A boy named Peter, born to a slave in Massachusetts in 1763, was sold nineteen months later to a childless white couple there. This book recounts the fascinating history of how the American Revolution came to Peter's small town, how he joined the revolutionary army at the age of twelve, and how he participated in the battles of Bunker Hill and Yorktown and witnessed the surrender at Saratoga.
Joyce Lee Malcolm describes Peter’s home life in rural New England, which became increasingly unhappy as he grew aware of racial differences and prejudices. She then relates how he and other blacks, slave and free, joined the war to achieve their own independence. Malcolm juxtaposes Peter’s life in the patriot armies with that of the life of Titus, a New Jersey slave who fled to the British in 1775 and reemerged as a feared guerrilla leader.
A remarkable feat of investigation, Peter’s biography illuminates many themes in American history: race relations in New England, the prelude to and military history of the Revolutionary War, and the varied experience of black soldiers who fought on both sides.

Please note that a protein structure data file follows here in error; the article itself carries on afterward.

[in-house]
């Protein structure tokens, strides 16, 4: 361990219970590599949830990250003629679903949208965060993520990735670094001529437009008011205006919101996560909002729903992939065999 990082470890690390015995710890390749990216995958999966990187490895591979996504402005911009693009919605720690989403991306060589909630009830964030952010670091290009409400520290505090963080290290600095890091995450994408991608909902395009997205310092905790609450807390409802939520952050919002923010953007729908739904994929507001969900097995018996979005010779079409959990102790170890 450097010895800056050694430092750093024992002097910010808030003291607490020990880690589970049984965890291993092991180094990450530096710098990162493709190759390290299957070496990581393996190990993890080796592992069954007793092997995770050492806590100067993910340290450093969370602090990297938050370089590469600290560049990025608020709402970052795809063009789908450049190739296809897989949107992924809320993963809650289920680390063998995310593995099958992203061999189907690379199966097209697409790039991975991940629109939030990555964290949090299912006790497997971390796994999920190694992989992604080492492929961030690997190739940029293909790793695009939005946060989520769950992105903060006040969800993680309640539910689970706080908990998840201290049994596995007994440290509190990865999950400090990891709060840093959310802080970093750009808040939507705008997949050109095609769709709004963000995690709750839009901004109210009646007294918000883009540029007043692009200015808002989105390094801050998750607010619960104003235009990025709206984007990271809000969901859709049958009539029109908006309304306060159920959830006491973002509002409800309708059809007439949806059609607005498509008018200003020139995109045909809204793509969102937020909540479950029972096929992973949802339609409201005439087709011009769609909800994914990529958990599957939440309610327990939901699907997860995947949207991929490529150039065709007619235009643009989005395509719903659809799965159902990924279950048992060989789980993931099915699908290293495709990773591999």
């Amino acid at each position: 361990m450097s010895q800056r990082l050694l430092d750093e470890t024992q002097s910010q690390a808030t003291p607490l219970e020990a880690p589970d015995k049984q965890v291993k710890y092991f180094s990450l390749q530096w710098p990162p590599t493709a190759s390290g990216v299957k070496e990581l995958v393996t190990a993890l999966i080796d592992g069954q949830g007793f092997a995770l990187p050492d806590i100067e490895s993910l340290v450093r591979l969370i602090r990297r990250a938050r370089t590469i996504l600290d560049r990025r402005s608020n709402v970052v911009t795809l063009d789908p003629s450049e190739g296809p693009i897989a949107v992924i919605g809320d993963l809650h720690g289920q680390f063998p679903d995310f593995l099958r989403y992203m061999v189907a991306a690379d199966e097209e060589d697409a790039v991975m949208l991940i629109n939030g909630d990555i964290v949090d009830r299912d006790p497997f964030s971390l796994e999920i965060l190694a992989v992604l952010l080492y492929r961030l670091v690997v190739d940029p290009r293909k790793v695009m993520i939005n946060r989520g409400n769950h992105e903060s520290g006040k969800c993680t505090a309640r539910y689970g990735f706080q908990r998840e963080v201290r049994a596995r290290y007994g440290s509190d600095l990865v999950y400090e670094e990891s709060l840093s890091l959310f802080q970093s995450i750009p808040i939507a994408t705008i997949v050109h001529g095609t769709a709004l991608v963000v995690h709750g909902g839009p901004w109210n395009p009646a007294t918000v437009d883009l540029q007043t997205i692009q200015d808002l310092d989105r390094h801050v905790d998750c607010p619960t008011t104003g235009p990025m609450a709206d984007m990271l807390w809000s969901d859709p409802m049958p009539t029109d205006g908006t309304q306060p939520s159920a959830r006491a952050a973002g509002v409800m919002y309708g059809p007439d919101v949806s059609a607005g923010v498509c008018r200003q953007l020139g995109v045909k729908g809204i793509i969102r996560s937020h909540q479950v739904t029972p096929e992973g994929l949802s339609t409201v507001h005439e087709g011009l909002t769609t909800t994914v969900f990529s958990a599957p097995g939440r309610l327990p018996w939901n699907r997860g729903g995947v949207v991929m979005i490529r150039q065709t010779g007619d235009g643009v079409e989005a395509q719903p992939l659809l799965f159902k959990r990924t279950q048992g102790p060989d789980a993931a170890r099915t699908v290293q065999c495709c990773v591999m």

Malcolm (law, George Mason Univ.) vividly recounts the Revolutionary War experiences of slaves such as Peter Nelson, who at age 12 enlisted in the Massachusetts militia and participated in some of the war's most famous battles. Malcolm's deep research, including into primary sources, sheds light on slaves' wartime involvement, chronicling the stories of men who bravely and willingly fought alongside free whites not knowing whether their efforts toward victory would result in their own eventual freedom. Malcolm describes in grim and poignant detail the vastly different wartime experiences of three slaves-Peter; his father, Jupiter; and unrelated Southern slave Titus, who joined the British army and engaged in guerrilla warfare against American slaves and their owners. Using the three slaves' stories as a narrative fulcrum, Malcolm provides a succinct but satisfying overview of the entire war. Major historical figures such as George Washington, Benedict Arnold, and John Adams play key roles in this narrative, but the author's focus is on the unknown and forgotten participants. She has assembled an engagingly written and incisive book, valuable to both scholars and informed general readers. Recommended for history collections in academic and large public libraries.